25 September, 2022


Guardian Says Britain Made It Destroy Snowden Material

The British authorities forced the Guardian newspaper to destroy material leaked by Edward Snowden, its editor has revealed, calling it a “pointless” move that would not prevent further reporting on U.S. and British surveillance programs.

Alan Rusbridger - The Editor, the Guardian

Rusbridger says he spoke to senior Whitehall officials about this.

Q: Did this go straight to Number 10?

Yes, says Rusbridger.

Q: And they said destroy the material or give it back to them?

Yes, says Rusbridger. He told them that the Guardian had other copies of the material abroad. That is why the paper was prepared to comply with the demand for the UK version to be destroyed.

That’s it. The interview is now over.


The detention of David Miranda at Heathrow is continuing to generate a fierce debate, in the UK and around the world, about terrorist legislation, the role of the state, and the rights of journalists, and others, to associate freely and to disseminate information. I’ll be rounding up all the best comment from the papers and from the internet, as well as reporting on any fresh developments.

Here’s are four items to start with.

• The Guardian’s splash explaining why Britain is under pressure to give a proper explanation as to why Miranda was detained.

• The Metropolitan police saying that the use of schedule 7 of the Terrorism Act to detain Miranda for almost nine hours was “legally and procedurally sound”.

• Alan Rusbridger, the Guardian’s editor, explaining how “shadowy Whitehall figures” threatened the Guardian with legal action because of the revelations from Glenn Greenwald, Miranda’s partner, about the security services in the US and in the UK, and about how this led to hard drives being destroyed in a Guardian basement.

The mood toughened just over a month ago, when I received a phone call from the centre of government telling me: “You’ve had your fun. Now we want the stuff back.” There followed further meetings with shadowy Whitehall figures. The demand was the same: hand the Snowden material back or destroy it. I explained that we could not research and report on this subject if we complied with this request. The man from Whitehall looked mystified. “You’ve had your debate. There’s no need to write any more.”

During one of these meetings I asked directly whether the government would move to close down the Guardian’s reporting through a legal route – by going to court to force the surrender of the material on which we were working. The official confirmed that, in the absence of handover or destruction, this was indeed the government’s intention. Prior restraint, near impossible in the US, was now explicitly and imminently on the table in the UK. But my experience over WikiLeaks – the thumb drive and the first amendment – had already prepared me for this moment. I explained to the man from Whitehall about the nature of international collaborations and the way in which, these days, media organisations could take advantage of the most permissive legal environments. Bluntly, we did not have to do our reporting from London. Already most of the NSA stories were being reported and edited out of New York. And had it occurred to him that Greenwald lived in Brazil?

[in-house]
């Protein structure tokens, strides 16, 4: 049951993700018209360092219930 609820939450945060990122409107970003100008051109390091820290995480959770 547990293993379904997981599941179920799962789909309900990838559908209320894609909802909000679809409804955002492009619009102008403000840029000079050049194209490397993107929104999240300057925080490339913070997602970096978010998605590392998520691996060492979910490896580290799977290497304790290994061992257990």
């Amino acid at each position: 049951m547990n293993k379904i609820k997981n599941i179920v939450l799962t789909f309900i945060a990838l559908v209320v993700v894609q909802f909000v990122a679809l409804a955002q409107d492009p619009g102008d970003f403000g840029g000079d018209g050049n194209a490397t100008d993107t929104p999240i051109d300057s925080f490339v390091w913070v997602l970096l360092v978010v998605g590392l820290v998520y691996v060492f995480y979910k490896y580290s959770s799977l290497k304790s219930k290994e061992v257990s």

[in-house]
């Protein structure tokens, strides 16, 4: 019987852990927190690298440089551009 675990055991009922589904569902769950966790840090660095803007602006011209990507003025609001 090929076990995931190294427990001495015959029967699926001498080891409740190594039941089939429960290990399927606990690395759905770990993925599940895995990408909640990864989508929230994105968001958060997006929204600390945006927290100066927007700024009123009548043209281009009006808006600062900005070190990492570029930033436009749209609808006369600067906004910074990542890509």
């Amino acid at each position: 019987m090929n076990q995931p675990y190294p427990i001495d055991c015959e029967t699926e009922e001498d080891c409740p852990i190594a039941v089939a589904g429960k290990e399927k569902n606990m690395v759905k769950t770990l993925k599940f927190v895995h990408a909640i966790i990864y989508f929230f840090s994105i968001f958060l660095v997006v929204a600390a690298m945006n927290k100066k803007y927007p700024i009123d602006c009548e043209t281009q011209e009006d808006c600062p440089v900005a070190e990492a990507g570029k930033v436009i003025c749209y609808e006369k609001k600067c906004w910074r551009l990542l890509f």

The man was unmoved. And so one of the more bizarre moments in the Guardian’s long history occurred – with two GCHQ security experts overseeing the destruction of hard drives in the Guardian’s basement just to make sure there was nothing in the mangled bits of metal which could possibly be of any interest to passing Chinese agents. “We can call off the black helicopters,” joked one as we swept up the remains of a MacBook Pro.

Follow the live coverage via Guardian

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Latest comments

  • 0

    No Press Freedom in Britain?

    Can’t call a spade a spade?

    “”The British authorities forced the Guardian newspaper to destroy material leaked by Edward Snowden, its editor has revealed, calling it a “pointless” move that would not prevent further reporting on U.S. and British surveillance programs.”

    • 0

      The people in power have the right to call a spade a fucking shovel!

    • 0

      Here Sri Lanka has a marketing opportunity

      Occupy the moral high ground.

      Grant asylum to Snowden in SL on freedom of speech & humanitarian grounds.

      Why not? Anton Balasingham lived and died in the UK. While providing guidance to LTTE terrorists. His wife still lives there very safe and in comfort.

      Publish Snowden leaks in state run “high quality, impartial” Daily News in SL.

      According Rajapassa clan SL has 5 star democracy. Let us prove it to UK.

    • 0

      Guardian to destroy Leaked material…….What a joke. Now they in the hands of many and are available all over the world.

      many will be published slowly but steadily.

  • 0

    That’s what one calls ‘editing’ or edited.!

  • 0

    So much for the freedom of press & free speech these mfs preach us!!!

    It is not only them…..it’s their agents in Sri Lanka and in diaspora.

    Who said such acts are indicative of a failed state?

  • 0

    These are the countries that try to uphold Human Rights in the third world, while denying Right to Information in their own country. So holding the CHOGM in Sri Lanka with all the glaring VIOLATIONS of Human Rights is only helping the Violators to continue without bringing them to book. What Justice? What Democracy?

  • 0

    If this had happened in Sri Lanka, the newspaper editor would been ‘disappeared’ or shot dead for publishing such a thing. In any case, in this country,it would not have been some un-named, ‘shadowy Whitehall figure’ covertly talking to the Editor, but rather, some great hero politician would be publicly threatening the Editor as a ‘traitor’.

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